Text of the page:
9. There are versatile. Try them roasted, puréed, steamed, baked, or grilled. You can add them to soups and stews, or grill and place on top of leafy greens for a delicious salad. I enjoy grilling them with onions and red peppers for amazing sandwich or wrap ingredients. Puree them and add to smoothies and baked goods.

Colorectal Cancer: Eating Fish, And 8 Other Things That Could Lower Your Risk

Getting more fish in your diet could lower your risk of developing colorectal cancer, according to a new review of studies.

Researchers from the University of Medicine and Dentistry of New Jersey-Robert Wood Johnson Medical School looked at the research to find that people who ate fish as part of their regular diets have a 12 percent lower chance of developing colorectal cancer, than people who don't eat much fish at all, Reuters reported.

The association was stronger for rectal cancer, but a "modest trend" was still seen for colon cancer, according to the study, published in the American Journal of Medicine.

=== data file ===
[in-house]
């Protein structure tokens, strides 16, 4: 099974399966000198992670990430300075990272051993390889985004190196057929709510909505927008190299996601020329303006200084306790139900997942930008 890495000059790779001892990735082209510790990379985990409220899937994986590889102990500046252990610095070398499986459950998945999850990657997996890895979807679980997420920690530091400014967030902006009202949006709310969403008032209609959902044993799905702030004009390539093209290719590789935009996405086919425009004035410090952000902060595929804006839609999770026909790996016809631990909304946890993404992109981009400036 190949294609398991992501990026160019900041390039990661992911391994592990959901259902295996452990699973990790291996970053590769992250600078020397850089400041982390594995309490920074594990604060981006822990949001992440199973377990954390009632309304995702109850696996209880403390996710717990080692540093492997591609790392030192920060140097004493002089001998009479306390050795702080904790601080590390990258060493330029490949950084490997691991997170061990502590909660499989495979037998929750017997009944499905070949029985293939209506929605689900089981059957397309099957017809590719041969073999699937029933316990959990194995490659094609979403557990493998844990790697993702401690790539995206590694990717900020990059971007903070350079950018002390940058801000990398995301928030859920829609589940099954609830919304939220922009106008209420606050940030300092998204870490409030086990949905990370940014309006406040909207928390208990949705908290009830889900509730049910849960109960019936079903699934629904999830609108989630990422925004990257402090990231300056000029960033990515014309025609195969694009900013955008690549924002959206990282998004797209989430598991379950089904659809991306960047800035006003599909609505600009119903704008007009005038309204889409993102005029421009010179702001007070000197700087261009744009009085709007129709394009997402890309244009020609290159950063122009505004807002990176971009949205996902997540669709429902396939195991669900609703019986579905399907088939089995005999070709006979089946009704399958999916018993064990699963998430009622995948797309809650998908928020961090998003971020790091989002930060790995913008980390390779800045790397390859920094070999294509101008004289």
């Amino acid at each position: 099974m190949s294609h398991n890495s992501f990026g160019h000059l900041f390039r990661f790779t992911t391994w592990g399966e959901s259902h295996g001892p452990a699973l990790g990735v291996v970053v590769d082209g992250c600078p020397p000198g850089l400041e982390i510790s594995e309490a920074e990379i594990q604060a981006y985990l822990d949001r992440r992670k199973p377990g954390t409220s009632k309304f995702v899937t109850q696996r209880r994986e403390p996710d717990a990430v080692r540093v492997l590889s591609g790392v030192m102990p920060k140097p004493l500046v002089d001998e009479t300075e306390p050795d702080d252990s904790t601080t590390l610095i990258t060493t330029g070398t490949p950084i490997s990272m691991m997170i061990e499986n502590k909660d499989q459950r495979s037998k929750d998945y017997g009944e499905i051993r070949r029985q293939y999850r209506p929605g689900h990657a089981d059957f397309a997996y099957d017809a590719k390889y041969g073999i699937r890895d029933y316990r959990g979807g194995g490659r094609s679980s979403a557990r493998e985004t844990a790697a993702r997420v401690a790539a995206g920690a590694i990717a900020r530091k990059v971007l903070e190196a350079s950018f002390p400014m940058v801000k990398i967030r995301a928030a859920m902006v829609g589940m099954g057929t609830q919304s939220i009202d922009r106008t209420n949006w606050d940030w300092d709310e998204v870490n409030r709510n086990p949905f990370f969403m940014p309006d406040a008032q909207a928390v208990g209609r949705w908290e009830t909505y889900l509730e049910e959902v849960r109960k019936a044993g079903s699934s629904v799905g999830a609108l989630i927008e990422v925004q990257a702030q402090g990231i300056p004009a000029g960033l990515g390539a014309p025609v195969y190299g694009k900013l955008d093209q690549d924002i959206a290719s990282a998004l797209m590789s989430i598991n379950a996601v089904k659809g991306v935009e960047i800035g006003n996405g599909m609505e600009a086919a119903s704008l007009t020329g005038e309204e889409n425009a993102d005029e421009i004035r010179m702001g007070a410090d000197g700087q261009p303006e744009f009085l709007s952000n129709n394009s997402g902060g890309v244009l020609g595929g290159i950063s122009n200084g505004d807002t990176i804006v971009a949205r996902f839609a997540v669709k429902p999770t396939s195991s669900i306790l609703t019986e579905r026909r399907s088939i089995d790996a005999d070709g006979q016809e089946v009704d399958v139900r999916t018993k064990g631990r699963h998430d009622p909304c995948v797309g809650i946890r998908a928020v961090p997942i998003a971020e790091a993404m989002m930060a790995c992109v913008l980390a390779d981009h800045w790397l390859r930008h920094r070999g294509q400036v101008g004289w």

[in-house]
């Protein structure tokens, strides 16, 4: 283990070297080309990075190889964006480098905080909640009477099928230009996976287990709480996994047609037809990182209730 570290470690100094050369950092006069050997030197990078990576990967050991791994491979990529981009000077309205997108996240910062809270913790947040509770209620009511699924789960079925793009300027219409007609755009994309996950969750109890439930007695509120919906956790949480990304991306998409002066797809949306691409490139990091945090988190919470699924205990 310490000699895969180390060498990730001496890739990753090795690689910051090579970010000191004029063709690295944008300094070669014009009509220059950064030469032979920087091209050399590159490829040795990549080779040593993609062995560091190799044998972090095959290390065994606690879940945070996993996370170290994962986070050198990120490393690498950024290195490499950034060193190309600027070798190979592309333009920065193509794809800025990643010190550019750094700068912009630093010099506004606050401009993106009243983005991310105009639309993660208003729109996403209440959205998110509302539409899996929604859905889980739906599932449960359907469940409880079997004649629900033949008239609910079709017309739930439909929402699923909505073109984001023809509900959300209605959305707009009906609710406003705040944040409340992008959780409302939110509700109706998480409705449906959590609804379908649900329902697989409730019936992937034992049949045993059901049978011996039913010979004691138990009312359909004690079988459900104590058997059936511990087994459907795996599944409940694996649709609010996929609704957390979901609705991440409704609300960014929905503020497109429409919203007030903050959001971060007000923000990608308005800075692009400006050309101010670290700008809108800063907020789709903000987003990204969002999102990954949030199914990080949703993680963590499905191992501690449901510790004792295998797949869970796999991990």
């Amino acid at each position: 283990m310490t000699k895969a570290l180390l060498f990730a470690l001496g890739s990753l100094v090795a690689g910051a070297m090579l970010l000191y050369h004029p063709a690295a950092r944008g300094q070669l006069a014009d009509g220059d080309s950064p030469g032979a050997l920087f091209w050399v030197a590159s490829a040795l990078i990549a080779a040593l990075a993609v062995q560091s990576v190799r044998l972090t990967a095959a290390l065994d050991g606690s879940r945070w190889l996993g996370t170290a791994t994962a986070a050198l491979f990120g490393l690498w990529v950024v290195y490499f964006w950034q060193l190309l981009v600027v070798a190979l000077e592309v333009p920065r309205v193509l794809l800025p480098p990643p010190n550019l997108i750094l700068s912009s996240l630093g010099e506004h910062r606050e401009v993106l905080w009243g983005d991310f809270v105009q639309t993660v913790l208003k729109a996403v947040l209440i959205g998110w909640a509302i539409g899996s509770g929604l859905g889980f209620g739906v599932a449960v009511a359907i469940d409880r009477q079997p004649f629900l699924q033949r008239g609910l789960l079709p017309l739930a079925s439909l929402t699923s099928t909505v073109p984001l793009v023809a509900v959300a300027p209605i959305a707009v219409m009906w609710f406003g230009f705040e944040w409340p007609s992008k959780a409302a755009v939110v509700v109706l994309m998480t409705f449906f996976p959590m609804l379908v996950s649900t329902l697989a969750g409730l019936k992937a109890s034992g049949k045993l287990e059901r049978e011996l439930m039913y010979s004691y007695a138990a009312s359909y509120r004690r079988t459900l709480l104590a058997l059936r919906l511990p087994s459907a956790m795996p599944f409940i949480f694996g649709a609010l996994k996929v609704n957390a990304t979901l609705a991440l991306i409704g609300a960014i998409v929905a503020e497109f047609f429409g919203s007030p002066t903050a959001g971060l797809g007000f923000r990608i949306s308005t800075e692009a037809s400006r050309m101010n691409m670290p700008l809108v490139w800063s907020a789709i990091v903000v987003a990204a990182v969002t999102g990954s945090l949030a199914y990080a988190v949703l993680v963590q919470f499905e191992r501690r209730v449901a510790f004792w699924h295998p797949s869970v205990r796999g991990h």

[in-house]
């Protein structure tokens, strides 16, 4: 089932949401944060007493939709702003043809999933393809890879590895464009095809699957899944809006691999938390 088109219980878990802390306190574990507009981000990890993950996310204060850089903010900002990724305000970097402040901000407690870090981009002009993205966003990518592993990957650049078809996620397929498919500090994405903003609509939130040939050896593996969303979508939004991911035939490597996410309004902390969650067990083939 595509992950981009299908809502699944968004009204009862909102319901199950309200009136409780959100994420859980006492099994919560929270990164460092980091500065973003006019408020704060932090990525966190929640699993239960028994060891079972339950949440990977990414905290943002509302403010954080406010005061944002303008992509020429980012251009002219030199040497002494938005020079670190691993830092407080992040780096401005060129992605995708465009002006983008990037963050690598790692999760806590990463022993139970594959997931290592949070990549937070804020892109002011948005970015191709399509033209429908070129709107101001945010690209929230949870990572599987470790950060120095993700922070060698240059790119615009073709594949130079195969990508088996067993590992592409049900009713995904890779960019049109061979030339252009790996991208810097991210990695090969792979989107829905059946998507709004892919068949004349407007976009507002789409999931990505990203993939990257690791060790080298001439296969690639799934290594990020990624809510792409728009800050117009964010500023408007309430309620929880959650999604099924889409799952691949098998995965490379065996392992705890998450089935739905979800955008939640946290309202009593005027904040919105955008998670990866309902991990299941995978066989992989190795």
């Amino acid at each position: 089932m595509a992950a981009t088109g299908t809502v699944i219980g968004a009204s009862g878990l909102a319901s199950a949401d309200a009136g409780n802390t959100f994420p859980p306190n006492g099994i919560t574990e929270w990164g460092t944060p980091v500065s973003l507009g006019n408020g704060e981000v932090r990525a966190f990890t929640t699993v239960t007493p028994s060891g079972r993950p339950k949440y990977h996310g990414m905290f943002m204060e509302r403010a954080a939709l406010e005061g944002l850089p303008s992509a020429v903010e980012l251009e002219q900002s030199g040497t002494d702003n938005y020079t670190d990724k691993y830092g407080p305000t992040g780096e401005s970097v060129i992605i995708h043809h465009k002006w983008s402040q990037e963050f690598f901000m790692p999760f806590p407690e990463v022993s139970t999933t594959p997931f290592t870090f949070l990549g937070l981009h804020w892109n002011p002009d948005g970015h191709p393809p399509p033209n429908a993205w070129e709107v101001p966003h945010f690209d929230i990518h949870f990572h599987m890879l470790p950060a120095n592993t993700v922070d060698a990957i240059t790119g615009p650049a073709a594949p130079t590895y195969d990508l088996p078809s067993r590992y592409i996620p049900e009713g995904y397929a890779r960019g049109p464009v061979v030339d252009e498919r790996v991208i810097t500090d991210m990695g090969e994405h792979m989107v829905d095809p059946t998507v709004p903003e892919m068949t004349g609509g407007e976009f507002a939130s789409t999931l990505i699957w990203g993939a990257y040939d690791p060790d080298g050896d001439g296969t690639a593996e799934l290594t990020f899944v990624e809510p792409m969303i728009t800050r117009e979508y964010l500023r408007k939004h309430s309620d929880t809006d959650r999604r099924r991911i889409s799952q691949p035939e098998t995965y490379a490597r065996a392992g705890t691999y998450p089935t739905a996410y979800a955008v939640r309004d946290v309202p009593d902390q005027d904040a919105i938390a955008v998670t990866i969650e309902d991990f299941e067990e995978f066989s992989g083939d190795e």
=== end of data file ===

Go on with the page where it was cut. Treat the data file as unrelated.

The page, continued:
But "if you eat fish very frequently, it's not clear whether your benefit continues to go up (by eating even more)," study researcher Dr. Michael Gochfeld told.

Earlier this year, a study in the American Journal of Clinical Nutrition showed that eating at least three servings of fish a week can lower women's risk of some kinds of colon polyps -- which can turn into cancer.

Researchers of that study, from Vanderbilt-Ingram Cancer Center, said fish may work in this sense because the omega-3 fatty acids in fish can decrease inflammation, thereby lowering risk of colon polyp development.

Colorectal cancer is currently the second leading cause of cancer-related deaths in the U.S., according to the CDC, but the number of new cases and deaths are both decreasing, due to better treatment and early detection. While more adults are being screened, one in three adults still isn't getting screened for colorectal cancer when they should be.